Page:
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Gun bills from 2018 return in 2019 Colorado General Assembly

Posted at 11:46 AM, Jan 09, 2019
and last updated 2019-01-09 20:38:50-05

DENVER – During the 2018 legislative session, hundreds of people flocked to the capitol to share their testimony for gun bills in a Colorado House of Representatives committee.

The committee meeting even moved to a larger room in the basement of the capitol, as a sea of people wearing red filled the seats.

Those wearing red were in opposition of a few bills being heard by the committee, but one in particular proved especially controversial: Concealed Handguns on School Grounds.

Rep. Patrick Neville (R-Castle Rock), who was a student during the shooting at Columbine High School sponsored the bill, which died in the Democrat-controlled committee.

One after one, opponents and supporters sat down at the table and gave their testimony on why they felt the bill should or should not be law.

While the bill failed, it wasn’t the first time it’s seen the light of day at the state capitol- and this year’s session is no exception. In the 2018 session, bills of this nature which were opposed mostly along party lines were assigned to the State, Veterans, & Military Affairs Committee where they were either ‘postponed indefinitely’ or voted down.

Among one of the most anticipated bills this session, one that hasn’t been introduced just yet is the ‘Red Flag Law’.

The Bill, would allow a judge to place an Extreme Risk Protection Order or ‘ERPO’ on someone who’s at risk of harming themselves or others.

For Julie Carr, with the Colorado Springs chapter of ‘Mom’s Demand Action,’ says she and other members of the organization are ready to see that legislation.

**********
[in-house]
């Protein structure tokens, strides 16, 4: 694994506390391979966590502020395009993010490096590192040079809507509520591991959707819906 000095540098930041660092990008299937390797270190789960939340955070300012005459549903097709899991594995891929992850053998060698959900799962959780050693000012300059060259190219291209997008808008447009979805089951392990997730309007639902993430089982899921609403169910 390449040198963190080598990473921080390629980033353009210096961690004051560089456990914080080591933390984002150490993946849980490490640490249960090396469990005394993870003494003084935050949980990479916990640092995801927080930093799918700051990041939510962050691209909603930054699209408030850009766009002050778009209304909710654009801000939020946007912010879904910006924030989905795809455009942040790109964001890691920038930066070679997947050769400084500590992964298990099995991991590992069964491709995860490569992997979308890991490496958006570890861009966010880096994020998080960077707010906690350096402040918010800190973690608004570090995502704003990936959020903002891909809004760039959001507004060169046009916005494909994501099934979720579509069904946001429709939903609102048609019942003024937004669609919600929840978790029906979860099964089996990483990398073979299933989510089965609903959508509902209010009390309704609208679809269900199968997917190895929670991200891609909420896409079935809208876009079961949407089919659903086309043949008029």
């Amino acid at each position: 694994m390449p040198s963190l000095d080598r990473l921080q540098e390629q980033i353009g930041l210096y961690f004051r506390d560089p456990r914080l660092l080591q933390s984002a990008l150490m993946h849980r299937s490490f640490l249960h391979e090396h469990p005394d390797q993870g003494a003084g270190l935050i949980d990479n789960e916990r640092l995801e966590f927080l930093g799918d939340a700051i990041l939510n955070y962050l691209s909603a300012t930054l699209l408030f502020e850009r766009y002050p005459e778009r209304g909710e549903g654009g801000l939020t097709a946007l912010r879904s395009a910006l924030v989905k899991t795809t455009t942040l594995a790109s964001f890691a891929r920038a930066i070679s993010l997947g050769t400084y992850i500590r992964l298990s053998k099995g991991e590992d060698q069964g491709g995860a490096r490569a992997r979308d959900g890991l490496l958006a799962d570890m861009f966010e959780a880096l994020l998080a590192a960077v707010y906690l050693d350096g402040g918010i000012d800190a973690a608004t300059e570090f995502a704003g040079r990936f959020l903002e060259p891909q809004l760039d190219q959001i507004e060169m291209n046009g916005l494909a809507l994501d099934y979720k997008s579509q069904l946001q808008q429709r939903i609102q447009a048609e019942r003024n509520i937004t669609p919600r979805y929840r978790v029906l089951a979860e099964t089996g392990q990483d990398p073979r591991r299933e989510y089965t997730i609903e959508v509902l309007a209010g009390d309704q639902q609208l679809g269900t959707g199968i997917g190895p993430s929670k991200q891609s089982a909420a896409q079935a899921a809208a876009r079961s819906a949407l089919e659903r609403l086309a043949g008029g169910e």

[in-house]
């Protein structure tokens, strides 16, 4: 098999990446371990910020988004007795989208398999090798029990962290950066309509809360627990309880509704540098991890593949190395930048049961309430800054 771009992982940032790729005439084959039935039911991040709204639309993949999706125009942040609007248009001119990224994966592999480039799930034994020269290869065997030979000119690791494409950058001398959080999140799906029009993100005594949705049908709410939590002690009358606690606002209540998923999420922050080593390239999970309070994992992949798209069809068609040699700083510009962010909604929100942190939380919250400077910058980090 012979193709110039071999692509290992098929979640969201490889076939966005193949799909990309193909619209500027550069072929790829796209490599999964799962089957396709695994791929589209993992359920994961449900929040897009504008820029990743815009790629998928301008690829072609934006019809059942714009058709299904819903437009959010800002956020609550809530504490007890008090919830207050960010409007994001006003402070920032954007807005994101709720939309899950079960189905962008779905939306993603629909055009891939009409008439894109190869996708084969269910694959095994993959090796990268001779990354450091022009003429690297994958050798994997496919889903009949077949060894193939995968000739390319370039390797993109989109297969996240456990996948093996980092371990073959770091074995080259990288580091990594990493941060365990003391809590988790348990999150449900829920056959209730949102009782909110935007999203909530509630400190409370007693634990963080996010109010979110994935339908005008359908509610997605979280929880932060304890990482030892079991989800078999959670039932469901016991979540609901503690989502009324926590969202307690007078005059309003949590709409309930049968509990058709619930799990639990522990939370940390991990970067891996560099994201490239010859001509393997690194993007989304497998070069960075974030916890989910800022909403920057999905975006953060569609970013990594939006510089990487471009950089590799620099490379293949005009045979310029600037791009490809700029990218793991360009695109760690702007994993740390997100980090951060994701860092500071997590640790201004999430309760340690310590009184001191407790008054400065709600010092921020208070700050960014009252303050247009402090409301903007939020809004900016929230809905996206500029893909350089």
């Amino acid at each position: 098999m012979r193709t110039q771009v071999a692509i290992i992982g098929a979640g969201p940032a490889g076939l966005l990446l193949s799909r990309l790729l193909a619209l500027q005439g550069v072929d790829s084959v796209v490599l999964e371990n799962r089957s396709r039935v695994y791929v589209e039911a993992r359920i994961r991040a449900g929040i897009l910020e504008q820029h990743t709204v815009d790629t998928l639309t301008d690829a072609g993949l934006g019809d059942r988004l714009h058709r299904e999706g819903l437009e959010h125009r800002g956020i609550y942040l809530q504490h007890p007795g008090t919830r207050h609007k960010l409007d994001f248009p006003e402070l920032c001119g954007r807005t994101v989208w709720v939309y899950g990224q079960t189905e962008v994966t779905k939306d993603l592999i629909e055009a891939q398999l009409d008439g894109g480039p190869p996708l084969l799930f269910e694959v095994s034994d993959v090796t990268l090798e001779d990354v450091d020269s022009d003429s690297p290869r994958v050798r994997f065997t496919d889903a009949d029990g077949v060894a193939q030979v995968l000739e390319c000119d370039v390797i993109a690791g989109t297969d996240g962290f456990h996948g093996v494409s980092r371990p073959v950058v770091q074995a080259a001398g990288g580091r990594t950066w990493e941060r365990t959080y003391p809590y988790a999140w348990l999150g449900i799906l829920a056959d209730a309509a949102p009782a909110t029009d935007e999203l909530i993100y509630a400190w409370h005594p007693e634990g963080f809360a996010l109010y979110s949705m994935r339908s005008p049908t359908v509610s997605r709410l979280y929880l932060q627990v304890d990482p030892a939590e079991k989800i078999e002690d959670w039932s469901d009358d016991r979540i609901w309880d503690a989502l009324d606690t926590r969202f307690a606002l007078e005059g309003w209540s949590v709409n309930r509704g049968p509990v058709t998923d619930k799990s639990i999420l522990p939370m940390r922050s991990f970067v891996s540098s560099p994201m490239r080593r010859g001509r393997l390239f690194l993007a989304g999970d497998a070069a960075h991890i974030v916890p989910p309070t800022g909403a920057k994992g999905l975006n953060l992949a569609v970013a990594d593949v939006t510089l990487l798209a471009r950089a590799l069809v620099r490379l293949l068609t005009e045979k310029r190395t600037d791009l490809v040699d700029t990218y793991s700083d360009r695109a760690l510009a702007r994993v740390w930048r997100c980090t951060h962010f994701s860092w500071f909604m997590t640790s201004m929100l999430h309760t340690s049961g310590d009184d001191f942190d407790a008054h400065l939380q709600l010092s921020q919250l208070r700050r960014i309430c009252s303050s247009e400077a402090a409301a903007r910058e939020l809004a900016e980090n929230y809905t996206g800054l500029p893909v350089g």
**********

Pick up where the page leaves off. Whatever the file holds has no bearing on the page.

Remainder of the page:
‘The existing public safety laws we have are there for a reason, and we need to move forward, not backwards,’ said Carr.

Carr says she believes the ERPO would help move the state forward with public safety laws.

‘Often loved ones and law enforcement officers are the first to notice signs when someone is a threat,’ said Carr.

Still, the bill will face opposition from Republican lawmakers, but wouldn’t ultimately effect the outcome with Democrats holding majorities in both chambers.

However, lawmakers such as Senator Pete Lee (Colorado Springs- D) believe it’s important for that legislation to come from both parties.

‘It was introduced as a bipartisan bill last time around and I expect it will be part of a collaborative process again,’ said Lee.


Gun bills re-introduced so far this session include:

HB19-1021 – Repeal Ammunition Magazine Prohibition

Summary: Seeking to repeal the 2013 law prohibiting the possession of large capacity magazine, and the requirement that any magazine manufactured in Colorado from July 1, 2013 forward must be marked with a manufacture date.

History: Similar bills failed to make it out of committee in 2016, 2017, and 2018.

HB19-1022 – Deadly Force Against Intruder At A Business

Summary: The bill extends the right to use deadly physical force against an intruder under certain conditions to include owners, managers, and employees of a business.

History: Similar bills failed to make it out of committee in 2016, 2017, and 2018.

HB19-1049 – Concealed Handguns On School Grounds

Summary: With certain exceptions, current law limits the authority of a person who holds a valid permit to carry a concealed handgun by prohibiting a permit holder from carrying a concealed handgun on public elementary, middle, junior high, or high school grounds. The bill removes this limitation.

History: Similar bills failed to make it out of committee in 2016, 2017, and 2018.

Gun-related items introduced in prior sessions that have NOT been mentioned so far this year:

SB18-097 – Concealed Handgun Carry With No Permit

Summary: The bill allows a person who legally possesses a handgun under state and federal law to carry a concealed handgun in Colorado. A person who carries a concealed handgun under the authority created in the bill has the same carrying rights and is subject to the same limitations that apply to a person who holds a permit to carry a concealed handgun under current law, including the prohibition on the carrying of a concealed handgun on the grounds of a public elementary, middle, junior high, or high school.

History: Similar bills failed to make it out of committee in 2016, 2017, and 2018.